Who is going to take care of us when there’s no one left who’s supposed to do it? Those in need of medical aid are largely left to their own devices, while at the same time, we learn new life is priceless. Care becomes business and information gleaned from the sick is converted into product development, which to receive funds requires a marketing strategy, which is then converted into the promise of a “cure.” Convince the sick they are on the mend, and they will return to the cycles of production and consumption sooner, which are in part responsible for making them sick. Invisible traumas that bubble underneath the skin can be left untreated as long as they don’t disrupt the comings and goings of everyday life. That is, until the trauma starts to overflow and the need for care leads the affected to unlikely providers.
Thirteen years ago, I lost my father. There was a flood of support for my mother in her grief, but the idea that I too might be in need of material support was less apparent to all, including myself. The failures of the state-supplied care, which was only ever partial and left a lot of gaps that had to be filled by her community of friends and artistic collaborators, were felt by both of us. The first step to getting help, we are told, is asking for it, but to a teenage me who’d never experienced extreme grief and incapacitation due to mental illness before, the problem was I had no idea what kind of help to ask for. One night, insomnia keeping me up as had become the norm, I found myself traversing the new online music forums that had started to gather on the newly available internet. At first, being lost in disagreements over album rankings and musician’s personal lives was a distraction from the hard realities of my new life, but later the people I encountered in the forums became a source of comfort: I had found a handful of perfect strangers who were willing to be broken down on, a mutual escape from our real lives, a chance to divulge our interior selves without judgement.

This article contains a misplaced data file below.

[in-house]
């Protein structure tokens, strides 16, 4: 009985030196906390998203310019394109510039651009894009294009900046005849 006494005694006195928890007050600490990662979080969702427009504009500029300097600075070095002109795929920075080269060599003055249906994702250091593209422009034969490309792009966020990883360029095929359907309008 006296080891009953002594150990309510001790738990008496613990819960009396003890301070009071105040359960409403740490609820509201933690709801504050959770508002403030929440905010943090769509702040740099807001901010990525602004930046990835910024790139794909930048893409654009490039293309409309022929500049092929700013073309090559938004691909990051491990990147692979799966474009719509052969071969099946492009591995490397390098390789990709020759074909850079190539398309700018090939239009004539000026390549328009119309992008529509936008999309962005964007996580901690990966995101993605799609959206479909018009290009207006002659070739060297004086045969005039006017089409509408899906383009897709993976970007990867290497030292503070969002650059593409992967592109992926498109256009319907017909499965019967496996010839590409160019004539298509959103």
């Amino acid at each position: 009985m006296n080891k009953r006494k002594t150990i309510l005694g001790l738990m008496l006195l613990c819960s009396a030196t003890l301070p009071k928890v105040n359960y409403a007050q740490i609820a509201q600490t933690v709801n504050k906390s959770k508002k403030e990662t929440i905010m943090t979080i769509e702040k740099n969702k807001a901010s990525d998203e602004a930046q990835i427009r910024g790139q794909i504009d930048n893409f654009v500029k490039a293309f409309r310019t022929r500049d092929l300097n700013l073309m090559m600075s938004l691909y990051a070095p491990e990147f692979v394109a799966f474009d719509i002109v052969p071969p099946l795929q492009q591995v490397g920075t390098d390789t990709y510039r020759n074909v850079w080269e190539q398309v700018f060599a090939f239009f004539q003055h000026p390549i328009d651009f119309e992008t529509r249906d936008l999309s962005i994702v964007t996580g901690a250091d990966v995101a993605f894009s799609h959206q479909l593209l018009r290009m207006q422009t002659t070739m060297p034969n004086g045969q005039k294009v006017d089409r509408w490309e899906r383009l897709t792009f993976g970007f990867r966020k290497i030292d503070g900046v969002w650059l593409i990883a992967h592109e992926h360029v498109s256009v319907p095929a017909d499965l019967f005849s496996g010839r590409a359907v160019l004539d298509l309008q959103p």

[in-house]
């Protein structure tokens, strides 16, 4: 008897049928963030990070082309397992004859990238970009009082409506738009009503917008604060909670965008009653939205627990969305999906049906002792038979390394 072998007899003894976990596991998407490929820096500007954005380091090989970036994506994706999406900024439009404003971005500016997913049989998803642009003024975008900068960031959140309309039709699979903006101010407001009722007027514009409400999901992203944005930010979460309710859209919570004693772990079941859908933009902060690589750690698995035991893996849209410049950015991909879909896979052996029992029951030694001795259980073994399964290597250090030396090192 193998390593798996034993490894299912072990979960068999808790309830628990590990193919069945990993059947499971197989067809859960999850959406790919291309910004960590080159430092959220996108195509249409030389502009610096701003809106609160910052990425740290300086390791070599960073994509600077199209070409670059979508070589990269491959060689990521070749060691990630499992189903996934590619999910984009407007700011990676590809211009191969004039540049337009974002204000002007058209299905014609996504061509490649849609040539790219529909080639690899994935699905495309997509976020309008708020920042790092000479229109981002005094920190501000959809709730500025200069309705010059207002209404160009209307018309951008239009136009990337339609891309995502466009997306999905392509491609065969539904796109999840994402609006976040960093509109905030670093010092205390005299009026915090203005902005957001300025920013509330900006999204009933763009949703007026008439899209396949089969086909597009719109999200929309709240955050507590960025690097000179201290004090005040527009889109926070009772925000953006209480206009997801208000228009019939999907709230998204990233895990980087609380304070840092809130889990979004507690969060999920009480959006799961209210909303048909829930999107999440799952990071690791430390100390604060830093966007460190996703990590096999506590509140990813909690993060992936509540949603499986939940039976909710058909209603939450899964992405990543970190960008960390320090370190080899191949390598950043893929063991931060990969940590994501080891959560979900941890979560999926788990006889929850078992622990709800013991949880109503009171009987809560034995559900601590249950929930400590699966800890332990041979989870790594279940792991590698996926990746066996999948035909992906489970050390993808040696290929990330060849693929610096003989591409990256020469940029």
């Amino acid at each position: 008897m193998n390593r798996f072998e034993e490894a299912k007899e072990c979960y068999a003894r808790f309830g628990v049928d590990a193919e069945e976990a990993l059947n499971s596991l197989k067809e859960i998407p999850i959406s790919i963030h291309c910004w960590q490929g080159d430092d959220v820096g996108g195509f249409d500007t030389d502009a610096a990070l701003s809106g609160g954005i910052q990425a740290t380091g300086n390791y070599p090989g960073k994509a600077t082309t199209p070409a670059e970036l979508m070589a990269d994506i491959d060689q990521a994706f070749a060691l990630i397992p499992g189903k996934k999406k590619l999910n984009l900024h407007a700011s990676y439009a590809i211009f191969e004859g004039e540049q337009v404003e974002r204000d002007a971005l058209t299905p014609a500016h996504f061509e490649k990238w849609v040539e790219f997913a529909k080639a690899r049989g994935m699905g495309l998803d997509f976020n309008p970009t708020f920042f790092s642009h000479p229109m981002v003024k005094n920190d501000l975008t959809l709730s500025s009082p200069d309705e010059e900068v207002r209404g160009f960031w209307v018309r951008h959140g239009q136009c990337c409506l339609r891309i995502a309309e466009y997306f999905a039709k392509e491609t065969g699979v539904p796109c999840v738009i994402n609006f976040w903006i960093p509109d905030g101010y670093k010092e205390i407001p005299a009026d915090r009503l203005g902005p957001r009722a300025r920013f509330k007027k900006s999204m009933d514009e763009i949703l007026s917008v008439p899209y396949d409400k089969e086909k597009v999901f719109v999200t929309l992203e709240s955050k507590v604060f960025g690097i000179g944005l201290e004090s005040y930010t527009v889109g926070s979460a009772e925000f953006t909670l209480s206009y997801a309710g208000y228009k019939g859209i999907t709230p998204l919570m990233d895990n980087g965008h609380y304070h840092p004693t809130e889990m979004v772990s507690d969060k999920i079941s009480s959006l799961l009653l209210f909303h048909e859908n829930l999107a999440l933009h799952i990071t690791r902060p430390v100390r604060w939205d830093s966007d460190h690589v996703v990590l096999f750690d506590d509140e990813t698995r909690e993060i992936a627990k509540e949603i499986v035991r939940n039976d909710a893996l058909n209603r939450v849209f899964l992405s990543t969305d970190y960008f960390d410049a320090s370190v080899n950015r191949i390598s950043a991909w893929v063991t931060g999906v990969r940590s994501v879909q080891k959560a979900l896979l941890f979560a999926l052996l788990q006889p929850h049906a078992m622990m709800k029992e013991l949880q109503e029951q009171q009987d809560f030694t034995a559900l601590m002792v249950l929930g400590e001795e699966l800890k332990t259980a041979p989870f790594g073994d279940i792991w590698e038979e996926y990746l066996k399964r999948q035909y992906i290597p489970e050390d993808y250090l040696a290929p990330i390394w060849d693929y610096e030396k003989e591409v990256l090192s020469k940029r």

The men I talked to wrote descriptions of how they imagined my appearance — Jessica Rabbit bangs, a side slit in a red pencil skirt — and remained patiently not typing anything as I became the perfect damsel in distress pouring my heart out about how my familial makeup had gone from two supportive parental figures to just me, a girl facing the world alone. As I was not being parented at the time, there was no one around to tell me to be careful. I didn’t tell anyone I knew how much time I was spending on those forums, though the intense bags under my eyes after sleepless nights may have been a hint, nor what I was talking to these random strangers about. The context of having a supply of completely featureless strangers to reveal my deepest emotions to somehow allowed me to really and honestly reveal them. The distance the screen placed between us meant I never read pity or judgement on their face or in their tone, when they did comment on my sadder thoughts, they said little. It would be another 10 years before I felt comfortable telling people I knew in real life, off the internet, the things I had freely unleashed onto perfect strangers.
The first step to getting help, we are told, is asking for it, but a teenage me, who’d never experienced extreme grief and incapacitation before, had no idea what kind of help to ask for
The concept of self-sourced care is barely new, it’s not as though people are born with a therapist attached. Most self-sourced care requires a lot of money, time, resources, a supportive community or family environment, the ability to take time off work and everything else that many of us don’t have. Initial bereavement counseling, sometimes provided by the state, educative institutions, or the workplace, usually seeks to reassure the bereaved that with time their feelings will subside and they will no longer need that same level of care. But in reality there is no timeline for grief, nor logic.